These may be people who were "raised Christian", but who had deep, troubling questions about the obvious contradictions that they observed in the religion of their upbringing. (For me, this manifested very early on, as I witnessed the Vietnam War playing out on TV and compared it to the "Thou Shalt Not Kill" that I received at church, Vacation Bible School, Sunday School, and Catechism classes.)
These may be people who were raised with no particular religious focus, or in an entirely different religion from Christianity, but who were nonetheless steeped in the Judeo-Christian background noise that saturates this country's media, holidays, and basic cultural assumptions.
Example: Many of us grew up with the notion that being homosexual, or getting divorced, -- or being different in any way -- is "bad" and "wrong" (or at the very least, "undesirable" or "strange"). But how many of us were actively actually encouraged to ask the question: "Why?"
In fact, if you grew up like me, you were actively encouraged to NEVER ask the question: "Why is it bad/wrong to be homosexual/get divorced/be different? How does this actually harm anyone?"
So, at a time when there are pundits and celebrities throwing around Biblical justifications for oppression and bigotry, and bullying others with a book, I do want to post information about the many other possible interpretations that are based on literal translation of this ancient religious text.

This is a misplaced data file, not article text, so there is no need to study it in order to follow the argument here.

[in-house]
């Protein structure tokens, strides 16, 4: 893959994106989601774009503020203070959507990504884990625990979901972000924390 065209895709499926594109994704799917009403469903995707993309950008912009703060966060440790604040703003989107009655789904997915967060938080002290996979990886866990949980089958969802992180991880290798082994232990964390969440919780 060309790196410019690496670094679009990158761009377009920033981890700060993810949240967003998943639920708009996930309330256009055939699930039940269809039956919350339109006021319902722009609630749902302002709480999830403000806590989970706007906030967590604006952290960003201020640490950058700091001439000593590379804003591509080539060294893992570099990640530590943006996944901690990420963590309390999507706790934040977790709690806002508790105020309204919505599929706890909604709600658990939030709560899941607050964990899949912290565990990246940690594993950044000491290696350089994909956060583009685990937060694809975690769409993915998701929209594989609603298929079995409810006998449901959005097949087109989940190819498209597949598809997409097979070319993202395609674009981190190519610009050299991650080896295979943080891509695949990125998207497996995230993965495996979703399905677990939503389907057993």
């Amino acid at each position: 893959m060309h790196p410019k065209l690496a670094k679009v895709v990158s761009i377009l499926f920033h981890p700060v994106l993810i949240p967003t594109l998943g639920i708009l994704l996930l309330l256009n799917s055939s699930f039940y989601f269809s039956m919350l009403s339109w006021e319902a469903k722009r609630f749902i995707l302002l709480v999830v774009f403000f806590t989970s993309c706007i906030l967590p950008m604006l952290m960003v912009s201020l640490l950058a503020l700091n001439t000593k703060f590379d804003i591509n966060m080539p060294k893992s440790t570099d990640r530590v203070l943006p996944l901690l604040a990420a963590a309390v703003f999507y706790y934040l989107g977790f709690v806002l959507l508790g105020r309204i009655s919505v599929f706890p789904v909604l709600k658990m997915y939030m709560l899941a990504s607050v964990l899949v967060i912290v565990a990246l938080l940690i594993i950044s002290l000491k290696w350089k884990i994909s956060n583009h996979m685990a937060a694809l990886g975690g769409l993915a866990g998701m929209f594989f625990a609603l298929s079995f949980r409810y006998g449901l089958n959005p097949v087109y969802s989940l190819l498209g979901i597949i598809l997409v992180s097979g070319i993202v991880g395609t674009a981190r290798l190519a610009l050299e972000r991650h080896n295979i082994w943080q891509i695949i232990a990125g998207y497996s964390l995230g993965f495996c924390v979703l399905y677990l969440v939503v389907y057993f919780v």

So that people can, perhaps, begin to see how VBO might be affecting them, and how arbitrary and numerous and varied the interpretations actually are.
Question #4: Am I using tactics which, if used by someone who I consider an “adversary”, I would think were incomplete in presenting a “whole idea” or "whole picture"?
Ah, and now I come to the thorny problem.
The honest answer, when I ask myself this question is: "Yes, I think I used tactics which present a partial picture rather than a whole context."
I find a million justifications rising in my mind as to why this is OK -- but none of them really satisfy me.
I find this maddening sometimes.
In truth, I don't think that I can ever provide a complete picture. In five or ten years, the images included in that video will be virtually meaningless.
Which is the same problem I have with the Bible, or the Koran, or the Sutras -- that we're trying to create a living code of behavior from a book or writings that were pertinent thousands of years in the past.
If I'm honest with myself, this video doesn't "sit" quite right with me yet.
Yes, I think it is "fair" (if that's the word) in terms of asking people who claim to be Christian to adhere to their own religious texts.
However, if I think about how little most people actually know about the Bible, it's possible that the even the espoused Christians portrayed may not actually know that much about the text they claim to be espousing. This seems pretty evident to me when I see something like Ann Coulter claiming that Christians are "perfected Jews" (a concept which does not appear anywhere in the New Testament, as far as I can read).
I guess the biggest difficulty I have with the video is that it points attention toward these people, while I would really like to point my attention elsewhere -- to more expansive vistas.
Which brings me to:
Question #5: Does this video fit with my basic principles and ethics?
No -- and specifically, it flies in the face of one principle I'm working with a lot lately: What you resist, persists.
And another principle which I work on daily: Don't preach to the choir -- if you have a beef, take it to the person you have a beef with. (This is a bit more problematic for me, as I don't know how I'm going to manage a heart-to-heart with Bush, Cheney, Limbaugh, Coulter, Gonzales, or Rumsfeld -- but then again, you never know!)
I learned a lot in this process though, and I think that's the real point of any experience.
Posted byPortlyDyke at 10:45 PM